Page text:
Wednesday, May 19, 2010

Dismal science

I am easily swayed by most kinds of economic arguments, which makes it easy to convince me of many things. The ones towards the extremes of the spectrum are easier to deal with (i.e. harder to convince me of); for instance I can generally pick holes in statements like:
  • if it moves, nationalise it
  • if it moves, privatise it
  • make all black people the private property of white people and don't pay them anything
  • start a war to create jobs and boost the economy
  • make the rich even richer so that their wealth will trickle down to the rest of us.
The further towards the middle ground, though, the harder it gets. Am I a Keynesian? Am I a monetarist? Goodness knows. (I do believe in feeding a cold, if that helps, but only because I see no point in multiplying personal misery when an easily obtained placebo is to hand.) Maybe I have some strange idea that human beings are way too complex for this kind of thing and the kind of theory that is appropriate on Monday afternoon may be completely out of touch come the circumstances of Tuesday morning.

But this guy seems to make sense, and I don't just say that as a public sector employee: "The only way to cut government debt is to increase government spending". Discuss; or, failing that, tell me where he's wrong.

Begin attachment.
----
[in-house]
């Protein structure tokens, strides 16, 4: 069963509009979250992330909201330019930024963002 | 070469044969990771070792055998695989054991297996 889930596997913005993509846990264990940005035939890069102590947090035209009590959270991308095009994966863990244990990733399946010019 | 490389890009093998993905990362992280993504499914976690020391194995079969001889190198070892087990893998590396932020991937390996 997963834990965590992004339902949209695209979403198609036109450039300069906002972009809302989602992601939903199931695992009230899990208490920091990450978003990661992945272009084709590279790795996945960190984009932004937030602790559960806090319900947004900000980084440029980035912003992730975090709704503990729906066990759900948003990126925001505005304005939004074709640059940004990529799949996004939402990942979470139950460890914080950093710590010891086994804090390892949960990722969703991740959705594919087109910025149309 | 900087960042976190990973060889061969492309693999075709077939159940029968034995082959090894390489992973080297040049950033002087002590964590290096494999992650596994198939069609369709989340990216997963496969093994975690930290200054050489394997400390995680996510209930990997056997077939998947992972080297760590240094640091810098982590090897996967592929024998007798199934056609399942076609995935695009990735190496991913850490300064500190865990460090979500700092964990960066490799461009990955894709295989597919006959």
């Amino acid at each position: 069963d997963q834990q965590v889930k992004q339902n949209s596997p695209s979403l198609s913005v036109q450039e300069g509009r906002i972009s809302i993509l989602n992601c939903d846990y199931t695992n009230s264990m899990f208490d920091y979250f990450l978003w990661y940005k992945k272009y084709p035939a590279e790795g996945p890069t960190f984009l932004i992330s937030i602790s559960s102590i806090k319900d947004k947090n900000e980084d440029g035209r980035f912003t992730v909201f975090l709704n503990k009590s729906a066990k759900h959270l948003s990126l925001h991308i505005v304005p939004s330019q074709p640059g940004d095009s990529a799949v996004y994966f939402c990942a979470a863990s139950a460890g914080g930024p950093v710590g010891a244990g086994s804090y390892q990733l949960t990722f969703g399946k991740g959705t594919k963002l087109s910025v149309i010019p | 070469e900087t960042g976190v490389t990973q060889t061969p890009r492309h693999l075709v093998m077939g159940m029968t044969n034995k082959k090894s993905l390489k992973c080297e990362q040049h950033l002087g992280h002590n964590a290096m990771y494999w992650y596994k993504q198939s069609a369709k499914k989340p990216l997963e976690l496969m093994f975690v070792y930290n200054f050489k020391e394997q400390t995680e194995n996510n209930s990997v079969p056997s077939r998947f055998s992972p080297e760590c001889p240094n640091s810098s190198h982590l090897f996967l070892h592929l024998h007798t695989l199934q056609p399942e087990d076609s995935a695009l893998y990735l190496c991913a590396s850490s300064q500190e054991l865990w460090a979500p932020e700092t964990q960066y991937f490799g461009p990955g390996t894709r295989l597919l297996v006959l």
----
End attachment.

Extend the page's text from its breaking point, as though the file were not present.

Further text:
1. Sebastian2:29 pm

    I'm no economist, but surely more unemployed = more people in work calculating benefits etc. It's not quite as simple as that, but food for thought. Better food for thought. - don't the banks owe the UK Government £200bn or so? - If they don't pay, send in the bailiffs. Once they pay us back, then the 163bn defecit will become a 37bn credit. Thats about £3000 each. -the unemployed shouldn't get any. They only spend it on England flags anyways ;)

  2. I think the actual calculation of benefits is done by a computer. Added staff resources are just needed to say "computer says no", at a rate of 1 new appointee per every several thousand unemployed. So mass unemployment might create a few new jobs but not enough to offset.

    I think you're only meant to send in the bailiffs if existing credit arrangements have failed, but any measure that reduces the number of England flags waving from cars has my full support.

  3. Is it worth pointing out the cost of employing them is considerably more than their salary?

  4. I think the facilities that they will work in, i.e. Jobcentres, are already there so apart from the administrative load (paperwork, also done by computer) would the cost be that high?


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